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What to do with overdrawn directors’ loan accounts

What to do with overdrawn directors’ loan accounts

We see many cases where directors draw monies from their companies with the intention of declaring a dividend at the end of the year, only to find that, due to the recession there are insufficient profits to declare a dividend and this leaves them with an overdrawn loan account.


In these circumstances it is possible to write off the loan account balance, treating it as either an overhead expense in the profit and loss account or showing it as an exceptional item, and avoid a corporation tax charge under S.455 CTA 2010.


The director has to show the loan written off on his tax return as if it were a dividend and he has to pay higher rates tax if appropriate. The director can choose to write off only so much of the loan to keep him in basic rate tax and thereby avoid any higher rates liability.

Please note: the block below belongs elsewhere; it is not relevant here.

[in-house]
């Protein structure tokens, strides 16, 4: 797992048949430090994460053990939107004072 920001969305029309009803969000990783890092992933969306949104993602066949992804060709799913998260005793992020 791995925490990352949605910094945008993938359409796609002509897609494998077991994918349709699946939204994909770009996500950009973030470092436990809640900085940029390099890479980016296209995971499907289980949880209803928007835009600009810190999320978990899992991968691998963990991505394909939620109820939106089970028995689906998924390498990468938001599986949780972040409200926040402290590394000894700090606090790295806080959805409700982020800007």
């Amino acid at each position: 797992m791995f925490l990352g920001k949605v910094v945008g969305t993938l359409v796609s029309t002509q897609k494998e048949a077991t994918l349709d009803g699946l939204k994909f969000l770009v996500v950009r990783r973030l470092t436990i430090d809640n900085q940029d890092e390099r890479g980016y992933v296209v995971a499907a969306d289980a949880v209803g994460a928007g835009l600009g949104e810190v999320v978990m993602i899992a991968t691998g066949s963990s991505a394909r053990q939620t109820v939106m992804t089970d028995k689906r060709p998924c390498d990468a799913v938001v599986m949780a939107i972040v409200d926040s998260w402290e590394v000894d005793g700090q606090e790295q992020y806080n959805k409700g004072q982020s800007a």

The company is unlikely to get a deduction for corporation tax purposes for the expense of the loan written off and it will have to pay Class 1 NIC on the amount written off.


This may be a potential solution to the problem of overdrawn loan accounts in some cases.

 

*Please note that this blog does not consider the issue of whether or not it is legal to declare dividends retrospectively in this way.


 

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The information provided in all of our blogs reflects only a narrative of some elements to consider on the topic. The blogs do not contain considered legal or accounting advice and should not be relied upon as advice. Please see our website's terms and conditions for full details of our disclaimer. If you are interested in obtaining advice, please contact us and one of our accountants will be happy and able to advise you on your own particular circumstances.

 

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